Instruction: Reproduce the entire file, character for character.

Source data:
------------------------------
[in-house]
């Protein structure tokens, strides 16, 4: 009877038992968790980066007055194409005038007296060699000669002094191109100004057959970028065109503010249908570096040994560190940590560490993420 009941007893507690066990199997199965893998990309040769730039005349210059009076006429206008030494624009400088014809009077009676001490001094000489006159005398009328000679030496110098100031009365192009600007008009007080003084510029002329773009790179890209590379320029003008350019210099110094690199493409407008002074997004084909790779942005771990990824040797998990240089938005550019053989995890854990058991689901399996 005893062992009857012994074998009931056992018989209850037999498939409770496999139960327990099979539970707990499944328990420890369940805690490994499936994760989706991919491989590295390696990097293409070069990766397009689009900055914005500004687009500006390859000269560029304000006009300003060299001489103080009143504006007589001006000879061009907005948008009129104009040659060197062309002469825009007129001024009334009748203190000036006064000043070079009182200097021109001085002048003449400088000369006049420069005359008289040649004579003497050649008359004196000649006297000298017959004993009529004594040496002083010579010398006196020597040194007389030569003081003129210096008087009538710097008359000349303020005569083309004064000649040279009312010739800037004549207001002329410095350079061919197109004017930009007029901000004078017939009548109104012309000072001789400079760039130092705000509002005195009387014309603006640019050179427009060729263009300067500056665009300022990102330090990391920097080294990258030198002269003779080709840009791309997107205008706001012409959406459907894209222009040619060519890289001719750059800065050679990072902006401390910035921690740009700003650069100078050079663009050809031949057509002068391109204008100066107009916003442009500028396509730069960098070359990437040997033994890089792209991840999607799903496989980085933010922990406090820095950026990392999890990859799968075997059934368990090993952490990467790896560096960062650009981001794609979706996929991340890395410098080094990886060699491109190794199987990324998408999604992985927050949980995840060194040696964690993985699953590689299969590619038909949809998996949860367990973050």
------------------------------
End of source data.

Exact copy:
[in-house]
């Protein structure tokens, strides 16, 4: 009877038992968790980066007055194409005038007296060699000669002094191109100004057959970028065109503010249908570096040994560190940590560490993420 009941007893507690066990199997199965893998990309040769730039005349210059009076006429206008030494624009400088014809009077009676001490001094000489006159005398009328000679030496110098100031009365192009600007008009007080003084510029002329773009790179890209590379320029003008350019210099110094690199493409407008002074997004084909790779942005771990990824040797998990240089938005550019053989995890854990058991689901399996 005893062992009857012994074998009931056992018989209850037999498939409770496999139960327990099979539970707990499944328990420890369940805690490994499936994760989706991919491989590295390696990097293409070069990766397009689009900055914005500004687009500006390859000269560029304000006009300003060299001489103080009143504006007589001006000879061009907005948008009129104009040659060197062309002469825009007129001024009334009748203190000036006064000043070079009182200097021109001085002048003449400088000369006049420069005359008289040649004579003497050649008359004196000649006297000298017959004993009529004594040496002083010579010398006196020597040194007389030569003081003129210096008087009538710097008359000349303020005569083309004064000649040279009312010739800037004549207001002329410095350079061919197109004017930009007029901000004078017939009548109104012309000072001789400079760039130092705000509002005195009387014309603006640019050179427009060729263009300067500056665009300022990102330090990391920097080294990258030198002269003779080709840009791309997107205008706001012409959406459907894209222009040619060519890289001719750059800065050679990072902006401390910035921690740009700003650069100078050079663009050809031949057509002068391109204008100066107009916003442009500028396509730069960098070359990437040997033994890089792209991840999607799903496989980085933010922990406090820095950026990392999890990859799968075997059934368990090993952490990467790896560096960062650009981001794609979706996929991340890395410098080094990886060699491109190794199987990324998408999604992985927050949980995840060194040696964690993985699953590689299969590619038909949809998996949860367990973050």